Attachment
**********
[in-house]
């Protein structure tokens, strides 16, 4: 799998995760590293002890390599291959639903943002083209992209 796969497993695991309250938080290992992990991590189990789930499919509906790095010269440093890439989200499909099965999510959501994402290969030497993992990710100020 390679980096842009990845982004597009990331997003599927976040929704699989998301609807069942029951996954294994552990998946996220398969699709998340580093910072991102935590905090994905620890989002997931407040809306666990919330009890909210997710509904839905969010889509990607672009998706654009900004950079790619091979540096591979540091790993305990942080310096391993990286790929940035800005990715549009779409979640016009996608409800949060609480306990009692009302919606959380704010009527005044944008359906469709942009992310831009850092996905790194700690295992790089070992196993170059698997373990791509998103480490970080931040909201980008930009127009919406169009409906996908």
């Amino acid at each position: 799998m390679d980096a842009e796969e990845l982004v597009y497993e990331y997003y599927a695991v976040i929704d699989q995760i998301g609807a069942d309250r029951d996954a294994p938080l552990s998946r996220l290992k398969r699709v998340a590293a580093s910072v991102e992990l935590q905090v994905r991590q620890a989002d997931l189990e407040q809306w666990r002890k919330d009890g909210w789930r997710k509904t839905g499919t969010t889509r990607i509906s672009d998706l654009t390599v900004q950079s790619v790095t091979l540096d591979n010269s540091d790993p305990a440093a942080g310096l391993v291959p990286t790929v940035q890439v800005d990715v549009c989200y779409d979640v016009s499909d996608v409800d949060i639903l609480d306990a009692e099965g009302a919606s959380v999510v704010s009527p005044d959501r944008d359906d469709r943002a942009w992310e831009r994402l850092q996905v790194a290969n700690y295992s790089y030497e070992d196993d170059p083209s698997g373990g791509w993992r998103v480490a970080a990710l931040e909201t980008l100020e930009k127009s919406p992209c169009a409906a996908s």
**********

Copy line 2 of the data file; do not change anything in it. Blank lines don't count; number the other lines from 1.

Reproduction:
């Protein structure tokens, strides 16, 4: 799998995760590293002890390599291959639903943002083209992209 796969497993695991309250938080290992992990991590189990789930499919509906790095010269440093890439989200499909099965999510959501994402290969030497993992990710100020 390679980096842009990845982004597009990331997003599927976040929704699989998301609807069942029951996954294994552990998946996220398969699709998340580093910072991102935590905090994905620890989002997931407040809306666990919330009890909210997710509904839905969010889509990607672009998706654009900004950079790619091979540096591979540091790993305990942080310096391993990286790929940035800005990715549009779409979640016009996608409800949060609480306990009692009302919606959380704010009527005044944008359906469709942009992310831009850092996905790194700690295992790089070992196993170059698997373990791509998103480490970080931040909201980008930009127009919406169009409906996908």